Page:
feeling he’d done something resembling an honest day’s work,

 

he stopped to take inventory and note the couple of 

phone calls he’d have to make next morning if

he wanted to stay abreast of things, if he didn’t want to

write still more letters, which he didn’t. By now,

it occurred to him, he was sick of all business, but he went on

in this fashion, finishing one last letter that should have been

answered weeks ago. Then he looked up. It was nearly dark outside.

The wind had laid. And the trees—they were still now, nearly

stripped of their leaves. But, finally, his desk was clear,

if he didn’t count that folder of poems he was

uneasy just to look at. He put the folder in a drawer, out

of sight. That was a good place for it, it was safe there and

he’d know just where to go to lay his hands on it when he

felt like it. Tomorrow! He’d done everything he could do

today. There were still those few calls he’d have to make,

and he forgot who was supposed to call him, and there were a

few notes he was required to send due to a few of the calls,

but he had it made now, didn’t he? He was out of the woods.

He could call today a day. He’d done what he had to do.
What his duty told him he should do. He’d fulfilled his sense of

obligation and hadn’t disappointed anybody.

 

But at that moment, sitting there in front of his tidy desk,

he was vaguely nagged by the memory of a poem he’d wanted

to write that morning, and there was that other poem

he hadn’t gotten back to either.

 

So there it is. Nothing much else needs to be said, really. What

can be said for a man who chooses to blab on the phone

all day, or else write stupid letters

while he lets his poems go unattended and uncared for, abandoned—

or worse, unattempted. This man doesn’t deserve poems

and they shouldn’t be given to him in any form.

His poems, should he ever produce any more,

ought to be eaten by mice.

 

Raymond Carver

 

WRITING PROMPTS:

  1. What keeps you from writing in your journal?
  2. Write what would you like to say to Carver in response.   

 

Copyrighted material. Reprinted for educational/therapeutic use.

Writing Prompts Copyright © 2015 Featherstone, All rights reserved.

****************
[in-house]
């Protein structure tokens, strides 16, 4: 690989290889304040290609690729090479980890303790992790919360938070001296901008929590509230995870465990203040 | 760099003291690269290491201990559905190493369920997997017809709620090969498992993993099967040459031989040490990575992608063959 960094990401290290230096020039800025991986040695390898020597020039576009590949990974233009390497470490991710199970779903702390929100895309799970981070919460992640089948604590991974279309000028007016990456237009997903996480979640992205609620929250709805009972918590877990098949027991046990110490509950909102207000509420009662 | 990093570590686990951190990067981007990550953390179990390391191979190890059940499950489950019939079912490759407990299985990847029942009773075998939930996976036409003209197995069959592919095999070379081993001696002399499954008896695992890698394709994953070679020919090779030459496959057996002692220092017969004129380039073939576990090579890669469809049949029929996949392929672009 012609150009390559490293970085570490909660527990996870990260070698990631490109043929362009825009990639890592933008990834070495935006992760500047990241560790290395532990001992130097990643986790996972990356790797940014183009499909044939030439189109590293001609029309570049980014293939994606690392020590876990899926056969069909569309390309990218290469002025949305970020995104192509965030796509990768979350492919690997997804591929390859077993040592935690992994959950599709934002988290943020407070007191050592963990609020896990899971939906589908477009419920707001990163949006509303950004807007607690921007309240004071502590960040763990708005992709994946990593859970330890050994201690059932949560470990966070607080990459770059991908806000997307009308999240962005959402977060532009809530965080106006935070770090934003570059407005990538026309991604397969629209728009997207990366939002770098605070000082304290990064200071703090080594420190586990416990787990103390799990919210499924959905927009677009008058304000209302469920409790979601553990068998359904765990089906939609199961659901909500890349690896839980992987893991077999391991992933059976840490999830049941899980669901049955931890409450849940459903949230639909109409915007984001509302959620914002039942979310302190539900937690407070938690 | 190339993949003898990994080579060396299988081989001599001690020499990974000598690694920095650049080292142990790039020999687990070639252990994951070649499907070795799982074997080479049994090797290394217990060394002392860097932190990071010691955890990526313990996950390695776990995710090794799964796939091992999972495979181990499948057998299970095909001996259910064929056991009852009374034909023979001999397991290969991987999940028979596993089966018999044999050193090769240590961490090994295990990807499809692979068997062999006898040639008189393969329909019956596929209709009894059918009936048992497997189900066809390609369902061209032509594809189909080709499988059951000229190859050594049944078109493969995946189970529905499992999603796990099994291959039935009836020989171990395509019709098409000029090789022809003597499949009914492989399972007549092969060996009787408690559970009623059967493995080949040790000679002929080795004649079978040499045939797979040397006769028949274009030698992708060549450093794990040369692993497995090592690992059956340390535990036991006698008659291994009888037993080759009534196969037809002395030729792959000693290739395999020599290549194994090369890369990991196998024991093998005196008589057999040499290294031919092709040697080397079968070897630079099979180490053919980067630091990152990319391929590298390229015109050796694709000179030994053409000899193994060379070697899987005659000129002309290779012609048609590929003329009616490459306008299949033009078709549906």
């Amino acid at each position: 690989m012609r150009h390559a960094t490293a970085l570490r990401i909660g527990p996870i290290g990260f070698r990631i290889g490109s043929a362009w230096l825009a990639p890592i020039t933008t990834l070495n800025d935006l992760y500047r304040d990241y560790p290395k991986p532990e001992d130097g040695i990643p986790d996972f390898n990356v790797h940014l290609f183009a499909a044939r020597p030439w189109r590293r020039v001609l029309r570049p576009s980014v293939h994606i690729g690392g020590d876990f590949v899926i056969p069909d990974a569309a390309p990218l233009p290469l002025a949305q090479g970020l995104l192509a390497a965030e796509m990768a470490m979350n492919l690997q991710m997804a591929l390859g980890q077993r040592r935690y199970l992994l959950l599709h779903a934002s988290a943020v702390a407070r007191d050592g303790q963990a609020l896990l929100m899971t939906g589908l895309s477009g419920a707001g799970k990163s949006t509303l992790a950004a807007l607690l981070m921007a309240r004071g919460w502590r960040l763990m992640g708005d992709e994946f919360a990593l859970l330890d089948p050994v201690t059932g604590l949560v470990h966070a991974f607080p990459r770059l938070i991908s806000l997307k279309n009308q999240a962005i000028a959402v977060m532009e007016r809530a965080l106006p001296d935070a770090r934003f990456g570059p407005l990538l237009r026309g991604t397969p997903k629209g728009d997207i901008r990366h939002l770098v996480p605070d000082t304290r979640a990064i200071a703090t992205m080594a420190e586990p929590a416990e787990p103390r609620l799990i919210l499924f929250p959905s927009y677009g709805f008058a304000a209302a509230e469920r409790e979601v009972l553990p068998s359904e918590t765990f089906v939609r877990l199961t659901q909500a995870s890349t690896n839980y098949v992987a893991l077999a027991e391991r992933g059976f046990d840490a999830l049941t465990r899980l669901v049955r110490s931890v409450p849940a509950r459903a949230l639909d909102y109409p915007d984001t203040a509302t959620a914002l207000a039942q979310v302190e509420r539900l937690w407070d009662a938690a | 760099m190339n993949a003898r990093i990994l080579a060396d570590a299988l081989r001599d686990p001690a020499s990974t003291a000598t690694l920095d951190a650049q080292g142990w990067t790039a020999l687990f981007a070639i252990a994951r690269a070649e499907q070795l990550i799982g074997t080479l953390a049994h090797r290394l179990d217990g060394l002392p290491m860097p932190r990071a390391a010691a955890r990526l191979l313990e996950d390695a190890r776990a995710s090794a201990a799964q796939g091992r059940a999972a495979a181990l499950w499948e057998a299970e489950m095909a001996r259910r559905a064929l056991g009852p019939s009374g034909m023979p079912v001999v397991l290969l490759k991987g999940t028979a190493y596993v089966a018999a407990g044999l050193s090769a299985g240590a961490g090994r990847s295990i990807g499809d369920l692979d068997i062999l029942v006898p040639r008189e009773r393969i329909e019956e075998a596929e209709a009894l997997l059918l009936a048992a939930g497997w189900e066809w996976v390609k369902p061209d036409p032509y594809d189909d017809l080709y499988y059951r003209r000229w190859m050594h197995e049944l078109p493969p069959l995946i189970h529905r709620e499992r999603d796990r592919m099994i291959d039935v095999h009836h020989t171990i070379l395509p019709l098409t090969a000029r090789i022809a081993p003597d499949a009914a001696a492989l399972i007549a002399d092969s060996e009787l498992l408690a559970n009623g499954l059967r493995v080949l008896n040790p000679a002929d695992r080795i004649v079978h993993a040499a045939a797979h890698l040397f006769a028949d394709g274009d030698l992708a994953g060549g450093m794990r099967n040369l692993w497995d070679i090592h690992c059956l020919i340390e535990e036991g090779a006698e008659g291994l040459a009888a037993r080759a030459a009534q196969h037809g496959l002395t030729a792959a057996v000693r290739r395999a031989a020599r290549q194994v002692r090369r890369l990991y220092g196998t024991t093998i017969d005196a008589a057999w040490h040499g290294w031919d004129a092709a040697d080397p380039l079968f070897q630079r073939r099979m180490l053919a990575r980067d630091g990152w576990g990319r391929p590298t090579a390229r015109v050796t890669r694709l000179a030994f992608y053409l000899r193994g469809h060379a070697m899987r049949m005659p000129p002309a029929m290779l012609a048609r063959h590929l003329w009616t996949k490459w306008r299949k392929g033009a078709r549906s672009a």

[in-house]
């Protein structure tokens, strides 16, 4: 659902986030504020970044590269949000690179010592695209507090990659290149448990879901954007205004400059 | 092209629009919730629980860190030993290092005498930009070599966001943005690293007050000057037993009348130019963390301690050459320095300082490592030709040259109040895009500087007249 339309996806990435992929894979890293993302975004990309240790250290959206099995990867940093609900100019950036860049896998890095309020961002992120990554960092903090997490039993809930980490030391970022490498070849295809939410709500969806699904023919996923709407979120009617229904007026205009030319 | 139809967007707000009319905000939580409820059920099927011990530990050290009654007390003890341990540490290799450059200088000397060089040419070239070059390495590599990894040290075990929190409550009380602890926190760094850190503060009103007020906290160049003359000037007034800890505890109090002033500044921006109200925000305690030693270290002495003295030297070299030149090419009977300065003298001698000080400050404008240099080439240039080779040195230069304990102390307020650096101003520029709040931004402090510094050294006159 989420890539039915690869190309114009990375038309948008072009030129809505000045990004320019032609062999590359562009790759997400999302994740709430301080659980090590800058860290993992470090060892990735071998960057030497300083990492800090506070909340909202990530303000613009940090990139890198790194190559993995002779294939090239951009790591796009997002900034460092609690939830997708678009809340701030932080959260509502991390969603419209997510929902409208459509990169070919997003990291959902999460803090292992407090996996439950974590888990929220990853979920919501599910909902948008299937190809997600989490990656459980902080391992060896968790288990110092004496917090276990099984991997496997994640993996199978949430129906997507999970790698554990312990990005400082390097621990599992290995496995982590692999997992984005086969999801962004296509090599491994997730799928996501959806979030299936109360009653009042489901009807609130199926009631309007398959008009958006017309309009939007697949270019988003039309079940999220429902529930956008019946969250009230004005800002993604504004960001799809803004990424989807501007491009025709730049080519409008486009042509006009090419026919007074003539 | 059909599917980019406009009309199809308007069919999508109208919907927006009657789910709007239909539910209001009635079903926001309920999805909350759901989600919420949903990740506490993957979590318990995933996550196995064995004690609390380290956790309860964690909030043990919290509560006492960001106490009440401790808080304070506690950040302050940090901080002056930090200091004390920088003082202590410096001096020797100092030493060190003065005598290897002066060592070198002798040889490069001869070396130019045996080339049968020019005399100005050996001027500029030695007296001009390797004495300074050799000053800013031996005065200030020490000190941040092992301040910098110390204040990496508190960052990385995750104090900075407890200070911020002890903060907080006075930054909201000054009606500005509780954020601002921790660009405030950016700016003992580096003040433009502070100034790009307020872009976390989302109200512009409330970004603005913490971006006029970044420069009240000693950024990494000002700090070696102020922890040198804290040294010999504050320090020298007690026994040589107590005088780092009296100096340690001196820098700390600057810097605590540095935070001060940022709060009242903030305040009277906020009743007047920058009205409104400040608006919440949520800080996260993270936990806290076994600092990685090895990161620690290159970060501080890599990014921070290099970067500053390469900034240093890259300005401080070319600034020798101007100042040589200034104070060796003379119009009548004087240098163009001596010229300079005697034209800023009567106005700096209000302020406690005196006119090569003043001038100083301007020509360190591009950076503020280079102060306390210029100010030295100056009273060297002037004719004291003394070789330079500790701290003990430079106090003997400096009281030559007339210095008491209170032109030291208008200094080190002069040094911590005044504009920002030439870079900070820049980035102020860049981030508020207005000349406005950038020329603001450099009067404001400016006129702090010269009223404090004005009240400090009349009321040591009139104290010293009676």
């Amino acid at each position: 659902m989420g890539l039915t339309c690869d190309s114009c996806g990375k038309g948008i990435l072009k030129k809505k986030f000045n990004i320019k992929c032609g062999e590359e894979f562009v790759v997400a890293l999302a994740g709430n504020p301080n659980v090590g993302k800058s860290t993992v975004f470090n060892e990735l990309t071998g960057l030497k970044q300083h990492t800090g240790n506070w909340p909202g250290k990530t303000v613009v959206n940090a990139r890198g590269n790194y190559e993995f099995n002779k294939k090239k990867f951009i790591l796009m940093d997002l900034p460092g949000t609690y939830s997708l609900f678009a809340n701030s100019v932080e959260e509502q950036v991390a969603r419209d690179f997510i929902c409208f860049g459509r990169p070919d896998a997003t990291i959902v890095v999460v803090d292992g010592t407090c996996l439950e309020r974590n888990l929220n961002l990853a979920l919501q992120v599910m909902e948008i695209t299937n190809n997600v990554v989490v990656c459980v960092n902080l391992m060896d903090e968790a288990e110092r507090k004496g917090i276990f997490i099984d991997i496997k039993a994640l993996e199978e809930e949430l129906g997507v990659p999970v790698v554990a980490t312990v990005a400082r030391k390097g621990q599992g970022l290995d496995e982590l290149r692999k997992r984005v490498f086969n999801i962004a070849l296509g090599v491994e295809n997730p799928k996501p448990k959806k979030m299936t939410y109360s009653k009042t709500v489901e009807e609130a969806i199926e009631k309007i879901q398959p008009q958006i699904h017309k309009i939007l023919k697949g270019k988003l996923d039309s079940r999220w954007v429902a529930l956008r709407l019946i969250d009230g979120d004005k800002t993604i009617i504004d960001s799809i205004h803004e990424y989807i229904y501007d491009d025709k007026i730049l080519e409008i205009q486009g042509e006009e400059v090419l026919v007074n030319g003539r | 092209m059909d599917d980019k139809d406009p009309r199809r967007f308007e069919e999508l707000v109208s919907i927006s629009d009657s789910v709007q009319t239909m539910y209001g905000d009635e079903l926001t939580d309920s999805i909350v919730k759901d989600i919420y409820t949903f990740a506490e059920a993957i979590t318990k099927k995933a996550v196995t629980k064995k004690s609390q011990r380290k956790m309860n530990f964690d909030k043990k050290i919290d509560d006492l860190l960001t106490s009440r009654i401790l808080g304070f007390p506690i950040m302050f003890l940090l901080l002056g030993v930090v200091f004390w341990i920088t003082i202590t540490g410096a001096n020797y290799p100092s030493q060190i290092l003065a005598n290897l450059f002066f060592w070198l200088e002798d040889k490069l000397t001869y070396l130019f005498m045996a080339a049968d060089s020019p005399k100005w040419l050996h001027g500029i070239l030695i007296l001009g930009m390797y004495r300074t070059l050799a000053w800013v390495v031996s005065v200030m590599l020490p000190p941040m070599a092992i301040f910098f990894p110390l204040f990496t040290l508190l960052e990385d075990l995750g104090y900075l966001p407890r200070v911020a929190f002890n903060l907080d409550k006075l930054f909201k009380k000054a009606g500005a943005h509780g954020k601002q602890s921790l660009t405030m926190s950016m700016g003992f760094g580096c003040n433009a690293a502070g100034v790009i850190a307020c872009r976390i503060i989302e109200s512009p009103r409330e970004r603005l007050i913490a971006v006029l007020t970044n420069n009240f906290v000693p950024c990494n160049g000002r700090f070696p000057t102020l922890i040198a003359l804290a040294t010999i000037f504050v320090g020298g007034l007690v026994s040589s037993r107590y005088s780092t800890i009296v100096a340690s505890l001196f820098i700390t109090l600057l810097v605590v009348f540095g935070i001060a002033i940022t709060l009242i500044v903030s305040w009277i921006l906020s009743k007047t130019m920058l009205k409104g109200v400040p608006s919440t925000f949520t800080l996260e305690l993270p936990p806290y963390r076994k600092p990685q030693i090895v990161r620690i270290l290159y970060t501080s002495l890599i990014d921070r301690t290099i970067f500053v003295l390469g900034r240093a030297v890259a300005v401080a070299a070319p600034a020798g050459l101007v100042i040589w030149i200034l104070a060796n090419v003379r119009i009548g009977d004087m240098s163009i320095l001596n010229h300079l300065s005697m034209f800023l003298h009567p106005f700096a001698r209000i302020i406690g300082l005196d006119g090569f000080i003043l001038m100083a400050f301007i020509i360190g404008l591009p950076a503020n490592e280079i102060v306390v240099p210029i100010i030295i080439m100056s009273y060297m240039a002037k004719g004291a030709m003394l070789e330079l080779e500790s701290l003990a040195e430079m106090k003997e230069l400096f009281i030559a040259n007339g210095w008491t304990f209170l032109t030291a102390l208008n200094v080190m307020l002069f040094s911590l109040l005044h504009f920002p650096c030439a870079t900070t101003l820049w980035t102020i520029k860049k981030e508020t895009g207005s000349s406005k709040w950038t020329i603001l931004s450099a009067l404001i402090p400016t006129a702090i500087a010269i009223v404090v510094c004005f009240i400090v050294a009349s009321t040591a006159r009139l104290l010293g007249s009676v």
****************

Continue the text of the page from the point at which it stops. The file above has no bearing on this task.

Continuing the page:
Categories: Uncategorized

Brooding

The sadness of our lives.

We will never be good enough to each other,

to our parents and friends.

We go along like old sailing ships,

loaded with food and drink for the long voyage,

self-sufficient, without any outside contact

with the world.

 

The truth faces me

all the time.  We are in a world

in which nobody listens to anybody,

in which we do as we please

until we are stopped by others.

We live our whole lives as in a husk,

keeps us separate from any influence.

While those who reflect the influence

of others are either idiots, or people

who never gained consciousness.

 

David Ignatow

 

 

WRITING PROMPTS:

  1. Sorrow is something we would prefer not to face. Notice the places in Ignatow’s poem that speak most poignantly to you of the sadness of the human condition. How do you express your sorrow?
  2. Do you “reflect the influence of others?” In what ways?
  3. Write a poem back that contradicts this message.

 

Copyrighted material. Reprinted for educational/therapeutic use.
Writing Prompts Copyright © 2015 Featherstone, All rights reserved.

 

Categories: Uncategorized

Notice What This Poem Is Not Doing.

 The light along the hills in the morning

comes down slowly, naming the trees

white, then coasting the ground for stones to nominate.

 

Notice what this poem is not doing.

 

A house, a house, a barn, the old

quarry, where the river shrugs–

how much of this place is yours?

 

Notice what this poem is not doing.

 

Every person gone has taken a stone

to hold, and catch the sun. The carving

says, “Not here, but called away.”

 

Notice what this poem is not doing.

 

The sun, the earth, the sky, all wait.

The crowns and redbirds talk. The light

along the hills has come, has found you.

 

Notice what this poem has not done. 

 

William Stafford

 

Copyrighted material. Reprinted for educational/therapeutic use.
Writing Prompts Copyright © 2015 Featherstone, All rights reserved.

Categories: Uncategorized